Skylum Updates Luminar 2018 Raw Processor/Image Editor with Artificial Intelligence-Driven AI Sky Enhancer

While it seems that most Australian professional photographers of my acquaintance depend on Adobe Bridge’s Camera Raw module in conjunction with Photoshop as their first choice for raw processing and imaged editing, followed by Adobe Lightroom in order of popularity, there are alternative products and alternative software companies.

One of the most creative is Skylum, formerly named Macphun, maker of Aurora HDR and Luminar, the first a high dynamic range image merging and editing application and the second a raw image processing and image editing application the features of which are ever-growing and unlike any other image editor in their scope and innovation. 

Luminar 2018 recently gained an artificial-intelligence driven feature, the AI Sky Enhancer, and the long-awaited major update, Luminar with Libraries, due sometime in December 2018, will add sync and batch editing, image organizing, rating, labelling and tagging to improve Luminar’s photo management and editing editing workflow.  

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Skylum Luminar AI Sky Enhancer filter applied to a Fujifilm X-Pro2 raw file of a local landscape after initial processing with Iridient X-Transformer. Photograph © copyright Karin Gottschalk 2018. All rights reserved.

Ever since Apple signalled the coming end of its support for Aperture, one of the best media management, picture sorting and editing, raw processing and image editing applications ever, relied upon by photographers as well as picture editors, magazine publishers, advertising agencies, deign firms and more, photographers have been searching for a direct replacement and the available solutions have been found wanting to various degrees.

Since then I have tried a number of media management applications and modules built into raw processing and image editing software and none of them have filled the bill in exactly the way I need them to.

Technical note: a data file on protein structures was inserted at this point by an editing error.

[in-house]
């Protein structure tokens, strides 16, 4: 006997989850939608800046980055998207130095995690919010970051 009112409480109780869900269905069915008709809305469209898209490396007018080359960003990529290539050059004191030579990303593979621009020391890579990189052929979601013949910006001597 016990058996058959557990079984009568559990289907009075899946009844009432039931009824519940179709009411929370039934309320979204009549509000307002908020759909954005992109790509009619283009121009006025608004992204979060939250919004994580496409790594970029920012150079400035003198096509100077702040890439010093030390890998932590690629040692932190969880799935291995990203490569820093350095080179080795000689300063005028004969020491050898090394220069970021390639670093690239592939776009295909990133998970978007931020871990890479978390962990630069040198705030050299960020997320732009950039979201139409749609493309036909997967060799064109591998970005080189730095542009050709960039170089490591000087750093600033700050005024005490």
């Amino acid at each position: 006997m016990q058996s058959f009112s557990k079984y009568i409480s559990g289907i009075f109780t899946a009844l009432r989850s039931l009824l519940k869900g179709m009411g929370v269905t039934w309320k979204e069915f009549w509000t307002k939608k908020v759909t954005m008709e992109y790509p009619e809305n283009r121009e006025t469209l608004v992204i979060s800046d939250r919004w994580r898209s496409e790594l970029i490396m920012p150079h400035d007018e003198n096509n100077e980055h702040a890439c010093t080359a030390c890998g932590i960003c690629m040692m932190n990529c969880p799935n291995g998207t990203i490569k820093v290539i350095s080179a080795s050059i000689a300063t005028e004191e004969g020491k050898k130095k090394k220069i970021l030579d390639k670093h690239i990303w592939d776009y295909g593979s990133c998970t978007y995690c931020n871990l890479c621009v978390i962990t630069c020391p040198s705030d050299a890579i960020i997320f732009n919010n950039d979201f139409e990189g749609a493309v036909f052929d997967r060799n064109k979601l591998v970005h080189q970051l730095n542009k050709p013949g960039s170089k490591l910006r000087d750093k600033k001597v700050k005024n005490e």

Skylum has verb working on a media management solution aka library for Luminar for some time and it looks like it will finally make its appearance soon.

I cannot want to try it out and with luck it will be the media manager cum image library I have been after for all these years.

Skylum Luminar 2018 AI Sky Enhancer Before and After

How Does AI Sky Enhancer Work?

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Sky detection & object recognition: With the help of our deep neural network, Luminar analyzes the image and detects the sky. This neural network had been trained using hundreds of thousands of images with different amounts and different types of sky, whether it’s a tiny patch of blue peeking through a skylight, a cloudy sky flaunting sunset colors, or a dark, ominous sky signaling a storm.
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Semantic Segmentation: Once image analysis is complete, Luminar performs what we call semantic segmentation, separating the image into different layers, based on the semantic and contextual meaning of the objects it detects. This analysis allows the most precise and intelligent sky enhancement with minimal noise, halos, and negative impact on other areas of the image. The AI detects objects in the foreground, defines edges, and analyzes the textures and tones of the sky itself. The deep neural network that powers AI Sky Enhancer had been trained using thousands of real life examples we’ve either taken ourselves or obtained from other professional photographers.
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Smart masking: Following sky detection and segmentation, Luminar applies an automatic mask to the sky that’s invisible to you as the user. When you move the slider to the right, you only notice how the sky becomes more and more beautiful. Just like a professional photographer, AI Sky Enhancer treats different images differently. It applies a custom set of adjustments to a sky, depending on its look. This means that a blue sky will get a treatment far different from a grey sky, and a sunset sky will be enhanced differently from a mid-morning one.

LUTs in Skylum Luminar 2018 and Aurora HDR 2019

I have been developing an approach to portrait photography based on five to seven bracket images batch processed in Iridient X-Transformer then merged in Skylum Aurora HDR 2019 with maximum image editing done in Aurora’s 16-bit colour space including applying film emulation and looks LUTs.

This has only been possible in the way I have long envisaged it since the release of Aurora HDR 2019 and its amazing realistic automatic tone-mapping, a huge evolutionary leap beyond previous versions of Aurora HDR and other HDR software I have used over the years.